I thought I'd post about a small upgrade we just made on our boat.
Like many of you, we have a roller-furling headsail. The furling
unit is manipulated by a line
that is lead aft to the cockpit, via a series of blocks and fairleads attached to the pulpits and stanchions.
I never liked the fairleads on our boat. They attach to the stanchion base, and lead the furling line
inboard along the edge of the side-deck. The Schaefer hardware we had, called the "clamp-on stanchion block", looked like this:
Installed on our boat, it looked like this:
The biggest problem with this old hardware system was that the blocks stuck out on the inboard side of the stanchion, right at ankle-bone level. I cannot tell you how many times I smacked and sliced my ankles on those blocks -- believe me it hurts like the devil!
To their credit, about seven or eight years ago Schaefer came out with a much-improved stanchion fairlead, called the "clear-step":
The advantage of the "clear-step" is that the block slides down over
the stanchion, and leads the line outboard
, which cleans up the side-decks and reduces the chance of scraping your ankles on the hardware.
Unfortunately, we could not upgrade to the "clear-step" because it has to drop down over the stanchion. In our case, our boarding-gate stanchions have support "knees" welded to them, preventing installation of the "clear-step" system on 2 out of 4 stanchions.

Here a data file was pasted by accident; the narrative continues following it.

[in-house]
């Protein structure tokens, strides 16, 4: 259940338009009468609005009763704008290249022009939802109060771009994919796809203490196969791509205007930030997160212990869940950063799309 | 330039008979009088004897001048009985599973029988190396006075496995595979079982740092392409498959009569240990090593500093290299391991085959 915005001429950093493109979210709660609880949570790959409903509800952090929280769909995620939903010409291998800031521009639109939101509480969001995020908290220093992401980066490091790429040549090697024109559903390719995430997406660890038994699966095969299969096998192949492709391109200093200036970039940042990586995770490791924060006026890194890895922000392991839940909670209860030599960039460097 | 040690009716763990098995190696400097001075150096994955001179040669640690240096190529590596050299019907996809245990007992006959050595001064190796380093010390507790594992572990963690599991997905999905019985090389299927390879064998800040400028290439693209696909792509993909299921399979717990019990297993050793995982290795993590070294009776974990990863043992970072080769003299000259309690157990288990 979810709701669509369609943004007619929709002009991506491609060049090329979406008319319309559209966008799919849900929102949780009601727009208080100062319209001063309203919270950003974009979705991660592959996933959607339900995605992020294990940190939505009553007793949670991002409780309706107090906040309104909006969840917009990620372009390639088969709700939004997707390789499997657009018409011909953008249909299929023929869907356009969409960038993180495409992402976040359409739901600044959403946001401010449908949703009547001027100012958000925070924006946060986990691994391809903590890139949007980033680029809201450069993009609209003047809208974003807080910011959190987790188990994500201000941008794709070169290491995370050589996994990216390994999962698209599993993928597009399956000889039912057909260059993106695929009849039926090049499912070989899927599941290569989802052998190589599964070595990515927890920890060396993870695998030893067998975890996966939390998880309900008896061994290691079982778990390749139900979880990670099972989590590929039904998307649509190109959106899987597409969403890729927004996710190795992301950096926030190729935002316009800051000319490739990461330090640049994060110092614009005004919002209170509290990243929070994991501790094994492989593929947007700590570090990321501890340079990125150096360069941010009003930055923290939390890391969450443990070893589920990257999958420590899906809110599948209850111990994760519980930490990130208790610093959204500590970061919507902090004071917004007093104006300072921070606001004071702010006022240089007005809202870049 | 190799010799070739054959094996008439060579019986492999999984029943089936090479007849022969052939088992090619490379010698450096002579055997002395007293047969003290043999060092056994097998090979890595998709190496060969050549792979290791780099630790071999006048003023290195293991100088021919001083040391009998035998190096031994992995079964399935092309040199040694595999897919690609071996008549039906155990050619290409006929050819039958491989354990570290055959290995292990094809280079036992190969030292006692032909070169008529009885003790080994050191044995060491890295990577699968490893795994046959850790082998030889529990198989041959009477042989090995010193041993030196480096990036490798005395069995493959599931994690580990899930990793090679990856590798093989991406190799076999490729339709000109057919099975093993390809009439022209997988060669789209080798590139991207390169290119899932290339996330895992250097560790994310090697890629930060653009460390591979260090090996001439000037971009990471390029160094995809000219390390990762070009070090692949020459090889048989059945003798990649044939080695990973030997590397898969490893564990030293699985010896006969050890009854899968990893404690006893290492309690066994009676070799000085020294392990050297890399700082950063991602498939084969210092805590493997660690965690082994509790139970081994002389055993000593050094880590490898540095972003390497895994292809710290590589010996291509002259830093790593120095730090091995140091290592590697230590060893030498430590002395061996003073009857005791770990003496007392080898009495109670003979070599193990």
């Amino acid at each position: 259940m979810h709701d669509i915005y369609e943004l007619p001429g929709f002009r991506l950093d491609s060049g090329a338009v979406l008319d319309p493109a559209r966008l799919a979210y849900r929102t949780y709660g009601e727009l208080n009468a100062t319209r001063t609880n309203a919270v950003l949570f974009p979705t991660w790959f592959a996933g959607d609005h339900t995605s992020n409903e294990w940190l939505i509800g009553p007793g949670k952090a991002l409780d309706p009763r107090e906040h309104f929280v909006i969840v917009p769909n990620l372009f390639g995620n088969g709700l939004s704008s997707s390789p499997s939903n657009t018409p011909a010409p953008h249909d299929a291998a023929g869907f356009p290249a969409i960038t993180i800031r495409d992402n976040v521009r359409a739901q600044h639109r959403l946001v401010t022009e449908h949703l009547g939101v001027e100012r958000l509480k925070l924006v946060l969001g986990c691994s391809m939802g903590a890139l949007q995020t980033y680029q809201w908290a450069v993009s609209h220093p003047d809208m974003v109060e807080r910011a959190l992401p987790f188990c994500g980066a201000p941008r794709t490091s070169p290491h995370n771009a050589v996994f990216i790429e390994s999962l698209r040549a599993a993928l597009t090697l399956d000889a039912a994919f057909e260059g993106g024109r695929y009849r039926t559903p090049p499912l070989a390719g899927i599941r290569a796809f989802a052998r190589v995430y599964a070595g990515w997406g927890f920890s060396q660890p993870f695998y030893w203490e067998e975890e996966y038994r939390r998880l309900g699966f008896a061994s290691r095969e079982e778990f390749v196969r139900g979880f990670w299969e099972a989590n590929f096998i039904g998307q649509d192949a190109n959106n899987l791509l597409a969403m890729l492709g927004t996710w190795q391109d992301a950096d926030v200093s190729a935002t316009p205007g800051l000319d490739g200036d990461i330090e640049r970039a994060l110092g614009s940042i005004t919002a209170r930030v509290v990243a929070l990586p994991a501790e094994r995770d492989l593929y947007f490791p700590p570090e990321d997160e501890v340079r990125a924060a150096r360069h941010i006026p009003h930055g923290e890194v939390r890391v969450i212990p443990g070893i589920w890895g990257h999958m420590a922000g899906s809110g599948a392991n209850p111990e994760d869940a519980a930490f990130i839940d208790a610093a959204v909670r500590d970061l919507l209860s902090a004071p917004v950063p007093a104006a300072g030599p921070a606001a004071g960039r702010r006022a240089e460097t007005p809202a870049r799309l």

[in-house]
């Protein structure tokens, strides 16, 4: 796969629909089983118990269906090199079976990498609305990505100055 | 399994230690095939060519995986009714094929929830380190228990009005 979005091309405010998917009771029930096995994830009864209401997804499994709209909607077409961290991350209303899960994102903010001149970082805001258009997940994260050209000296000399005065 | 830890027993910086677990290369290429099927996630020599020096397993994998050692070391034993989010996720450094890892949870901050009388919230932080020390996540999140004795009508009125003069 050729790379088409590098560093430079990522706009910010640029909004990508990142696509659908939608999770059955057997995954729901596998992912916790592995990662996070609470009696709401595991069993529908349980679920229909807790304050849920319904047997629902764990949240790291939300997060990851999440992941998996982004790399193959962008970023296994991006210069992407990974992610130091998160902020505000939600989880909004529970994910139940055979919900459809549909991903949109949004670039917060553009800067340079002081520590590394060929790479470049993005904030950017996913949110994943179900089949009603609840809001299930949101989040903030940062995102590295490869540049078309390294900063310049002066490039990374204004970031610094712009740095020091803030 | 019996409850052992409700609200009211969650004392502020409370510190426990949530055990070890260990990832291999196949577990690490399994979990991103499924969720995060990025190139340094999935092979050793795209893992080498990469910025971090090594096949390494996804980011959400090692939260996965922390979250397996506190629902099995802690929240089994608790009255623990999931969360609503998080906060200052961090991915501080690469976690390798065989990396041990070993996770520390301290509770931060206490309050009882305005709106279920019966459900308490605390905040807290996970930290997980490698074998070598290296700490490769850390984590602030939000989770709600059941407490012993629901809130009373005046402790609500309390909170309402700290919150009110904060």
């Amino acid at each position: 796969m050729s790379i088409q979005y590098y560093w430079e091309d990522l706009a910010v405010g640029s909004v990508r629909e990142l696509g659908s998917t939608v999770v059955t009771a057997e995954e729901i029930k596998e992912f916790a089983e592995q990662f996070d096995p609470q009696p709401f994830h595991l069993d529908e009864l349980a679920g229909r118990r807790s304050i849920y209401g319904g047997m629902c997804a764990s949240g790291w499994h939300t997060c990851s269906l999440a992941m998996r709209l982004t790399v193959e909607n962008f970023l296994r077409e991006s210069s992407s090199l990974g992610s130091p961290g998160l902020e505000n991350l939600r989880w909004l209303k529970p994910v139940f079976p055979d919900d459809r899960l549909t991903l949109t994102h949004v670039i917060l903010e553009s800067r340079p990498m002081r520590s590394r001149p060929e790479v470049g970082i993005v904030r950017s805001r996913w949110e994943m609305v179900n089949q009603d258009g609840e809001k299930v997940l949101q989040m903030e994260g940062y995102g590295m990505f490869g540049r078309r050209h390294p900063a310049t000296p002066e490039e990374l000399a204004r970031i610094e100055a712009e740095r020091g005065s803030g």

Another option available from Schaefer is a simple clamp-on bulls-eye fairlead, which can be oriented inboard or outboard. I wasn't keen on this solution due to the increased friction, but it might be a good option for smaller boats:
But at the Annapolis Boat Show in October, I noticed a new solution from Harken
. It's called the "Outboard Stanchion Lead Block Assembly" (OSLBA). It combines the best of the two Schaefer solutions, i.e. outboard blocks that can be clamped-on. Have a look:
I ordered four and installed them this past weekend. They are great! They are lower profile than the "clear-step" system (i.e., on the inboard side, they don't stick out hardly past the stanchion), and the twin-block assembly improves the fairlead.
Here are some photos, which I must apologize for their poor quality (the close-up macro on my camera isn't the best). The first two photos show the old and new blocks side-by-side, the last photo shows the completed installation. In the last photo, you can see the problem I mentioned with the boarding gate stanchion and its welded knee:
NO MORE SLICED ANKLES!!!